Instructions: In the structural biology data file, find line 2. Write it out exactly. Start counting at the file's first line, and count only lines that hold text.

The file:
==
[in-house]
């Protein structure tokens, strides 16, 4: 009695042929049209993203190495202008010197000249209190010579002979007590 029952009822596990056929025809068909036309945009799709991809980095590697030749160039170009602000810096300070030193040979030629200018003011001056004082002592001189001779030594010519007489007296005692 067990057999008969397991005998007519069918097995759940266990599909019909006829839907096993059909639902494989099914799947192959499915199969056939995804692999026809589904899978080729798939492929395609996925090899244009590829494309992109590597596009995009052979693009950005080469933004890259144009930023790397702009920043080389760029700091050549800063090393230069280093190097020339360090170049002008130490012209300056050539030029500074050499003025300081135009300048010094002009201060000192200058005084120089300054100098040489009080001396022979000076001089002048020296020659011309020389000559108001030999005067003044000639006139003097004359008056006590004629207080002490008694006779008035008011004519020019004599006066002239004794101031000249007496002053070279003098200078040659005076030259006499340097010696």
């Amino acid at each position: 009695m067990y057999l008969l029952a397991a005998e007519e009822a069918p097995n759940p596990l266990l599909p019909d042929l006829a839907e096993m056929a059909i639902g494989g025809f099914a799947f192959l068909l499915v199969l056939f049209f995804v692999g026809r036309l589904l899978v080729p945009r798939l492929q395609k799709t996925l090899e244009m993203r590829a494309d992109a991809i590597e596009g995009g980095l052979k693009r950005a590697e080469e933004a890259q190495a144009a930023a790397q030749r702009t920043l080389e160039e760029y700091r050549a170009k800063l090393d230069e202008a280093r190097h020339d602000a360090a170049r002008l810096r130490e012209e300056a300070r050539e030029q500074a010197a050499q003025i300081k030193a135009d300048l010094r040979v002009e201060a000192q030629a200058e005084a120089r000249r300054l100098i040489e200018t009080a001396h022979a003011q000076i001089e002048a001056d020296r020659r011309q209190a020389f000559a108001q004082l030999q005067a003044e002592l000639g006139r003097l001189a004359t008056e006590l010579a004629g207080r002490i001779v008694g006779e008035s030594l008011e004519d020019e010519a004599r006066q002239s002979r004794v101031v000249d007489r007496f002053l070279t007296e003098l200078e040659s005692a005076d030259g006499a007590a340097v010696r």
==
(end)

């Protein structure tokens, strides 16, 4: 009695042929049209993203190495202008010197000249209190010579002979007590 029952009822596990056929025809068909036309945009799709991809980095590697030749160039170009602000810096300070030193040979030629200018003011001056004082002592001189001779030594010519007489007296005692 067990057999008969397991005998007519069918097995759940266990599909019909006829839907096993059909639902494989099914799947192959499915199969056939995804692999026809589904899978080729798939492929395609996925090899244009590829494309992109590597596009995009052979693009950005080469933004890259144009930023790397702009920043080389760029700091050549800063090393230069280093190097020339360090170049002008130490012209300056050539030029500074050499003025300081135009300048010094002009201060000192200058005084120089300054100098040489009080001396022979000076001089002048020296020659011309020389000559108001030999005067003044000639006139003097004359008056006590004629207080002490008694006779008035008011004519020019004599006066002239004794101031000249007496002053070279003098200078040659005076030259006499340097010696």